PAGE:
As for knowing when the book is ready! Hmmm. It’s different with every book, but in general (and I hope this isn’t going to sound crazy) the hairs on your arms have to stand up. 

Watch for Mem's forthcoming book NELLIE BELLE, coming later this year. 

Follow Mem on Twitter: @MemFox1

And, if you want to find great advice from Mem, check out her wonderful website

Today is the last day (June 23) to register for the conference at early bird prices. Don't miss your chance to see Mem Fox. 

Thursday, November 13, 2014

Emma D. Dryden: A Pre-#NY15SCBWI Interview

Registration for the SCBWI Winter Conference in NYC is well underway. If you’re attending, or planning to attend, you also have the opportunity to register for one of the great intensives taking place on Friday, February 6. Spots are going fast, and the Writers’ Intensive: World Building: A Hands-On Workshop is almost sold out.


 If registering for this intensive is in your plans, don’t delay. Register now. 

If you’re still considering, I have just the person you’ll want to hear from: the fabulous Emma D. Dryden, who will be moderating the World Building intensive. Emma is the founder of drydenbks, a premier children’s editorial and publishing consultancy firm. Emma has edited over a thousand books for children and young readers and many of her titles hit bestseller lists in USA Today, the New York Times, Washington Post, and Publishers Weekly. Books published under Emma’s guidance have received numerous awards and medals, including but not limited to, the Newbery Medal, Newbery Honor, and Caldecott Honor.

Emma took time out of her busy schedule to answer some questions about the nearly sold out World Building Intensive. 

Jolie: Each year, the SCBWI precedes the winter conference with several great intensives. For writing we typically see a new focus each year. This year's: World Building: A Hands-on Workshop. While the idea of focusing on World Building for a entire day sounds amazing, I'm even more drawn by the hands-on aspect of this intensive. Can you share more about what participants can plan to experience as well as walk away with at the end of the day? 

Emma: I’m all about writers deepening their craft at every opportunity, and that includes new writers as well as writers who’ve been writing and publishing for many years. So saying, I’m a huge fan of any workshop, session, or intensive that provides opportunities for writers to actually do some WRITING. Impromptu writing, based on writing prompts or provocative questions, not only forces writers to write with abandon and with their internal editor turned off, but can also spark new ideas or perspectives for writers that they hadn’t thought of before. It can be quite exciting and revealing. So, in our World Building session, several of us will be guiding the attendees through some writing exercises specific to their current works-in-progress and specific to the concept of world building. By the end of the day, not only will writers walk away with helpful handouts and heads full of ideas, but they will walk away with some pieces of writing that may find their way into their manuscripts in some form—writing they might not have achieved otherwise.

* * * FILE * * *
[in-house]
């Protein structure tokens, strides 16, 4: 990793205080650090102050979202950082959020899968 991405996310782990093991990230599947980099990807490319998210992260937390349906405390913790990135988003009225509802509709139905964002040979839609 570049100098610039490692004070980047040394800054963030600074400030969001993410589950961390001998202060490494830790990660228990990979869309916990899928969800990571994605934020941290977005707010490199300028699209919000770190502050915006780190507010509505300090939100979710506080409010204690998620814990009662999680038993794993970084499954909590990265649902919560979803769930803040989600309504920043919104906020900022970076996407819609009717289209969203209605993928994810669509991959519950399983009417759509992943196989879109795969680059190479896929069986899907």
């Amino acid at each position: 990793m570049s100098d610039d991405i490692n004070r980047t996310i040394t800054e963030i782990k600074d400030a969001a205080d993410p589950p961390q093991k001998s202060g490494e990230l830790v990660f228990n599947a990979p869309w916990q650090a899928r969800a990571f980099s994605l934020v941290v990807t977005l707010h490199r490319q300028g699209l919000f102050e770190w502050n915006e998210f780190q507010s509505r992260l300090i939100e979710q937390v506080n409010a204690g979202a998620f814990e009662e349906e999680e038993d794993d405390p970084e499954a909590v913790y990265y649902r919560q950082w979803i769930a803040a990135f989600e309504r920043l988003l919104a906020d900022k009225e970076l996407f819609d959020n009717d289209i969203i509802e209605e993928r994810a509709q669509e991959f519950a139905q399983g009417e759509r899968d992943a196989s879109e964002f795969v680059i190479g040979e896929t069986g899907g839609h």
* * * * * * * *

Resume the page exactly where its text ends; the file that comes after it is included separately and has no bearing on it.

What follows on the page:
Jolie: I agree. There’s nothing better than an opportunity to do some writing, and I love that you say participants could write something they might not have otherwise. The other added bonus is that participants will have the opportunity to share their ideas and work though world-building strategies with industry experts. Can you tell us more about the critique opportunity? 

Emma: The writing exercises that will be discussed during the round table portions of the intensive are going to be based on Henry Neff's S.P.R.I.T.E. acronym which he'll be describing in his opening session. Honestly, I don't think there will be intensive or scary critiques of the writing exercises as much as discussion about the writing exercises insofar as this means a discussion about where people are with world building in their own manuscripts. The round tables will be a chance for all the attendees to, using Henry's exercise as a guide, discuss their world building techniques, questions, thoughts, to identify what work they need to do to deepen or authenticate their world building, and to get professional feedback and guidance in that setting. 

Jolie: That sounds invaluable. Is World Building focused only on fantasy and science fiction?